Incorporating mental exercises into a physical fitness class is based on the idea that cognitive distraction drills can help improve balance.
The first part of the hourlong Standing Strong exercise class at the Linwood Senior Center in Wichita, Kan., proceeds pretty much as you might expect.
After a warm-up, the 25 participants are led through stretching and strengthening exercises. For some of the movements, the 22 women and three men — most in their 70s and 80s — are seated on aluminum chairs arrayed in a circle. Some use the chairs as support for standing exercises. The leader for the first 30 minutes of today’s class is a cheery graduate student. But when his professor, Michael E. Rogers, steps in, things really get interesting.
The participants are asked to stand with each foot on a 3-inch-thick foam pad. Each is then handed a yellow whiffle ball.
<>“I’d like you to hold the ball in one hand and drop it into the other,” says Rogers, an exercise physiologist who heads Wichita State University’s Center for Physical Activity and Aging. The class follows his lead. “Now expand the distance,” he says, raising one arm to show how far the ball must fall. “Change hands.” Arms swing up and down, brows furrow, and a few balls go rolling on the floor to titters of laughter.
As the balls are collected, Rogers directs their attention to an image projected on the wall of the rec room.“OK,” he says. “I’d like you to read the words.”
“Red. Green. Yellow. Blue,” the group says in unison, reading words that appear, each in the appropriate color, while standing on the unstable surface of the footpads.
“Good,” says Rogers, as the next PowerPoint slide is projected. The words appear again, but now in different colors, so that “blue” is in green type, “red” is in yellow and so forth.
“Say the color of the word, but ignore the word,” Rogers says. There is hesitation, as participants pause for thought. The unison of response is not quite as crisp. “Blue — no, wait, yellow.”
The brainteasers are part of the Stroop Test, typically used in laboratory settings to test a person’s capacity to direct attention. Incorporating mental exercises into a physical fitness class is based on the idea that so-called cognitive distraction drills can help improve balance — particularly when it’s needed most.
“Falls typically happen when you’re not paying attention,” Rogers says. “If I tell people to focus on their balance — on, say, putting one foot in front of the other — they really concentrate on it and move slowly and carefully. We want to get it to be a more reflective, unconscious process. So that if you’re walking out of the house on a cold morning, and there’s a patch of ice by the door …”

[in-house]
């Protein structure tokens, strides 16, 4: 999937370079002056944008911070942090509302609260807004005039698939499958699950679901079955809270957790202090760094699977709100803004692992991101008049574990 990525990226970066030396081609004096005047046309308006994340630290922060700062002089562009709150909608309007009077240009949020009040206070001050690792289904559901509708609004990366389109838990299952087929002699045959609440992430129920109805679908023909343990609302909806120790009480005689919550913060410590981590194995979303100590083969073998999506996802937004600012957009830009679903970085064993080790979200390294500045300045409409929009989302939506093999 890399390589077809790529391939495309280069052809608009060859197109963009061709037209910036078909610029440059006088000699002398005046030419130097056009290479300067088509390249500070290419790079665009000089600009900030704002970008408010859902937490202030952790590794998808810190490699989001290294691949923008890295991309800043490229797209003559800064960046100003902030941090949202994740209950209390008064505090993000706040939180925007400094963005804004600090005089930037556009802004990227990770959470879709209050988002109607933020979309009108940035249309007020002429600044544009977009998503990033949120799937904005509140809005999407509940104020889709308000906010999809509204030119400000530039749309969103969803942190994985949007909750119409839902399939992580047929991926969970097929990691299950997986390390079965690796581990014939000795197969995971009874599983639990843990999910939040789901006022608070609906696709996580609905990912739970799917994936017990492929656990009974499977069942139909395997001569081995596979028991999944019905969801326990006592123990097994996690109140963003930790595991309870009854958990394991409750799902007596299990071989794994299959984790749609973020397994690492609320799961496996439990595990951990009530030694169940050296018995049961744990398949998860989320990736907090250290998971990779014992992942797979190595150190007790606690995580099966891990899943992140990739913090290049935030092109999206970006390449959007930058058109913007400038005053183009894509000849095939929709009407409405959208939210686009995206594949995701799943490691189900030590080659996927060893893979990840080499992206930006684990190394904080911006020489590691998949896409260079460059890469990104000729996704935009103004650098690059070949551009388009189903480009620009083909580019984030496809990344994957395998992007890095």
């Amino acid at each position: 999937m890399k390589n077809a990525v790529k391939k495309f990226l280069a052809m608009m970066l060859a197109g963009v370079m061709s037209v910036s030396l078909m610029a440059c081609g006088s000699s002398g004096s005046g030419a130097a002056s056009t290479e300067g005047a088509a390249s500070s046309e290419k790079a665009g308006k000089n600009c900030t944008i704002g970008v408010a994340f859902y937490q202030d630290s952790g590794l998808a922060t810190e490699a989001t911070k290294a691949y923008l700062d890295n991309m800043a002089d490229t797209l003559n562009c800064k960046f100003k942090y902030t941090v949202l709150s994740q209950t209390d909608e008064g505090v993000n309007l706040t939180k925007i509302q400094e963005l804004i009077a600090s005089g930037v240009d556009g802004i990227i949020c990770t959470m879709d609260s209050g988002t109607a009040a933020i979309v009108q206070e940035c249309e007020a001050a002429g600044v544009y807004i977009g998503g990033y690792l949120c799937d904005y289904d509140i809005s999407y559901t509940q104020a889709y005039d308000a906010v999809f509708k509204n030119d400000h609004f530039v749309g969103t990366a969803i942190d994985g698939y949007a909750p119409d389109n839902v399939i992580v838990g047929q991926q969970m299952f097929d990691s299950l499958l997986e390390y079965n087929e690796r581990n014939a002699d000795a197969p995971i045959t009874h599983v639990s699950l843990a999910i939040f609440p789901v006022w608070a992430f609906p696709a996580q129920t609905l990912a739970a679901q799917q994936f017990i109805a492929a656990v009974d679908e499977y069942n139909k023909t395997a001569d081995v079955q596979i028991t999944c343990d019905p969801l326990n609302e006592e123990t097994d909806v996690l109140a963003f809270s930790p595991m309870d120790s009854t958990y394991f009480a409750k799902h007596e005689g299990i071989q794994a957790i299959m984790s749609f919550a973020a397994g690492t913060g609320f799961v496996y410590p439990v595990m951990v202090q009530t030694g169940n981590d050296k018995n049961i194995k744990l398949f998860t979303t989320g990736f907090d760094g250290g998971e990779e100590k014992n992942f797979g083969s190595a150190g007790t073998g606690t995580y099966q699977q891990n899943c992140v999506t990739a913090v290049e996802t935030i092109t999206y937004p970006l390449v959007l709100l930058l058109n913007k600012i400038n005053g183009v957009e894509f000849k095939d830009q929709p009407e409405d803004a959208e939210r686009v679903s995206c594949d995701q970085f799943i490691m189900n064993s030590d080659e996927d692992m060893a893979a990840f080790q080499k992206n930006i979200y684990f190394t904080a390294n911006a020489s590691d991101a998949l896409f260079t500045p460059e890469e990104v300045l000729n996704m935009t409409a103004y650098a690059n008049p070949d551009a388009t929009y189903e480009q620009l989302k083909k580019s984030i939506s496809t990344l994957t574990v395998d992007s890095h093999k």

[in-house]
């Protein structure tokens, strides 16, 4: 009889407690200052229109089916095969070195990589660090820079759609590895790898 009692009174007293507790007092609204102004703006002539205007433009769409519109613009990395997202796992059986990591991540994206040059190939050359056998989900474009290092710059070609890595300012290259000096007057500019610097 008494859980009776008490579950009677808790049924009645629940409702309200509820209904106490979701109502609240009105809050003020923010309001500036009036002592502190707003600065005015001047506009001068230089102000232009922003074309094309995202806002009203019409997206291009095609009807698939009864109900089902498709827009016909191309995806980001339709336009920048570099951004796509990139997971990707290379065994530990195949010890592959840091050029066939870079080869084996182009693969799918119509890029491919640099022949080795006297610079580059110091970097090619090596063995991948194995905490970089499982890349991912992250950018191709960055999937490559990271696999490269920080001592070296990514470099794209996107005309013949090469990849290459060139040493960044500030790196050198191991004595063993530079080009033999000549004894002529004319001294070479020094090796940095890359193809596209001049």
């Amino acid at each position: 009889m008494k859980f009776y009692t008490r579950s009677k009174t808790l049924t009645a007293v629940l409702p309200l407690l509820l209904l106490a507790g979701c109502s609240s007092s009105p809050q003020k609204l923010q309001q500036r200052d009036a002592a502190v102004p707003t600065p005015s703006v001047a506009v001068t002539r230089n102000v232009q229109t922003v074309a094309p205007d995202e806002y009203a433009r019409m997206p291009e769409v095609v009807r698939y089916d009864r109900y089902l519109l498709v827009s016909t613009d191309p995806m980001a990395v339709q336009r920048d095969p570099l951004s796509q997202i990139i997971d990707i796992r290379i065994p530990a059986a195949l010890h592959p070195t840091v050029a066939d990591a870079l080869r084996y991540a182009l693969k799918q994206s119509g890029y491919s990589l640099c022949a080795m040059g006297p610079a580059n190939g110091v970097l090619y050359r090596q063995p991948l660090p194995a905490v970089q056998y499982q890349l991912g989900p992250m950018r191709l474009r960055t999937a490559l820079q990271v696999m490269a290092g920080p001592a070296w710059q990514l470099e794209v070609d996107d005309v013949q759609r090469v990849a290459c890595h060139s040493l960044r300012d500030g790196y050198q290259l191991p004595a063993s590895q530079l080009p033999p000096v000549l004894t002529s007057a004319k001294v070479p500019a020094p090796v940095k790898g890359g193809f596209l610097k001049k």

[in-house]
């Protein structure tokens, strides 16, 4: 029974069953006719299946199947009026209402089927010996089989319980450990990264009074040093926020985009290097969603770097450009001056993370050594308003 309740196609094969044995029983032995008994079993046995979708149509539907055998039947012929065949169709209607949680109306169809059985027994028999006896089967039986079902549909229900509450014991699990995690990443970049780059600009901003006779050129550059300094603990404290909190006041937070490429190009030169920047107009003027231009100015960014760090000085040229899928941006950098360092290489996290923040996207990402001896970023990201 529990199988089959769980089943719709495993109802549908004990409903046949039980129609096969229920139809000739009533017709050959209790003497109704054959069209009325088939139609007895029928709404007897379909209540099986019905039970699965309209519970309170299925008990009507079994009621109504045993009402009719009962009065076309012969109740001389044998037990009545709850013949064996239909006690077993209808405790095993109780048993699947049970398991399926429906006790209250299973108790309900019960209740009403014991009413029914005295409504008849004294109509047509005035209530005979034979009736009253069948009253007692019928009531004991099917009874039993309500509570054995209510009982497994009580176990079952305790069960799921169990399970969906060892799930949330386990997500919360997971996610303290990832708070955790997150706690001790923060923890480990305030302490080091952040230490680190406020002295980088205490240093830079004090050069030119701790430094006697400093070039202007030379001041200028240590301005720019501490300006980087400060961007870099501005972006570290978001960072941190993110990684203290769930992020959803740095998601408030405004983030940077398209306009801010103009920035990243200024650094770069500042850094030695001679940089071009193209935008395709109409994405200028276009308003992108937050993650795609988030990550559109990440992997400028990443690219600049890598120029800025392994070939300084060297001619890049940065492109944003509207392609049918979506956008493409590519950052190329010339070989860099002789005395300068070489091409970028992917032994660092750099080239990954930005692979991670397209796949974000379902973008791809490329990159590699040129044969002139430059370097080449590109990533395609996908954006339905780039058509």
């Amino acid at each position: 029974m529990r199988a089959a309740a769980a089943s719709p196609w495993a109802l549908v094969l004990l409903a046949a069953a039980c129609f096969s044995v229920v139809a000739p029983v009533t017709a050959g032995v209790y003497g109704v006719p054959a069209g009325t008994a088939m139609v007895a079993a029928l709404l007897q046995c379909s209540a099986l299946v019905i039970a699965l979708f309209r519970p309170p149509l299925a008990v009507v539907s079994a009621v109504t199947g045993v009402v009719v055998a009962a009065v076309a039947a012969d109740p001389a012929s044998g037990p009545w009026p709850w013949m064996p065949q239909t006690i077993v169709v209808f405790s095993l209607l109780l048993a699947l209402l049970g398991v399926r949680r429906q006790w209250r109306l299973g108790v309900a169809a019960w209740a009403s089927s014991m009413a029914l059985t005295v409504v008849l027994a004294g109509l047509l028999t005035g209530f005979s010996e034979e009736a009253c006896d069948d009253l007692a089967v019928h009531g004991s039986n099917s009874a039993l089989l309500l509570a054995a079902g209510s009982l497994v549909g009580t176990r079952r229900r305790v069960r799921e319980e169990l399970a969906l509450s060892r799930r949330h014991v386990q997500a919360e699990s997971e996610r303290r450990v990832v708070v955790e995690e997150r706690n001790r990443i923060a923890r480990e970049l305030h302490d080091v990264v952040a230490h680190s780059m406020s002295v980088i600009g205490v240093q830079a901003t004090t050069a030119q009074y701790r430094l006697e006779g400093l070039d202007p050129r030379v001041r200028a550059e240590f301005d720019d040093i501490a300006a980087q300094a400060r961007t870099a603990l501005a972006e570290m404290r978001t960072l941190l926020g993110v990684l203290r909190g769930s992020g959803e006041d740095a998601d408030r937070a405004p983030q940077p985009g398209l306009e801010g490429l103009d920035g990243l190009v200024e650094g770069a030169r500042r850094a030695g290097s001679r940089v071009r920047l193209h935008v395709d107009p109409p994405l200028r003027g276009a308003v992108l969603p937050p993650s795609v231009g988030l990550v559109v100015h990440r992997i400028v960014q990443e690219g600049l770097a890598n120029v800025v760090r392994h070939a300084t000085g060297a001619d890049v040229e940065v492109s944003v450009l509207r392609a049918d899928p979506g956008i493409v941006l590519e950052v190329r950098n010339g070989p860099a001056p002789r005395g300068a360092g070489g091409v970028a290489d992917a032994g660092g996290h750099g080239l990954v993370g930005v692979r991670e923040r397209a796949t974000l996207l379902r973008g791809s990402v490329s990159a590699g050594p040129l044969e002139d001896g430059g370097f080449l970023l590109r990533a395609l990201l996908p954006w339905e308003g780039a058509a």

We know what happens then. Falls are the leading cause of accidental death among older people, and physical activity is one of four steps recommended by organizations like the Centers for Disease Control and Prevention to help prevent them. But compared with the other three — adjusting medications, having one’s vision checked and creating a safe home environment — exercise is often the most challenging and intimidating for seniors.
Rogers and his wife, Nicole, a psychologist who is director of Wichita State’s aging studies program, developed the Standing Strong program in 2008 as a way to help seniors improve fitness and balance through basic exercises. But in the last few years, they have introduced cognitive drills, such as the ball dropping and the Stroop Test, the idea being that improving the participants’ dual-tasking — their ability to maintain balance on the pads while attending to other stimuli — can reduce falls.
“This is pretty cutting-edge stuff,” says Robert Topp, a professor of nursing at Marquette University, who has researched the effectiveness of various forms of exercise among older people. The Standing Strong activities, he says, go beyond the kind typically used to improve balance.
“Mike’s trying to train people to concentrate on what they’re doing as well as retrain their balance,” he says. “I think he’s onto something really important when it comes to falls prevention.”
Regular participants in Standing Strong reflect that confidence.“I had trouble with my balance,” Betty Enright, 75, admits. “I couldn’t use the pads at first.”
Now she can stand on them while doing the cognitive drills. “My brain needed stimulating,” she adds with a chuckle.
Her friend, Betty Marshall, 86, says she enjoys the cognitive drills, too. Marshall has been taking the class for four years, three times a week, and says she believes that the combination of physical and mental exercises has benefited her. “I am absolutely standing stronger,” she says.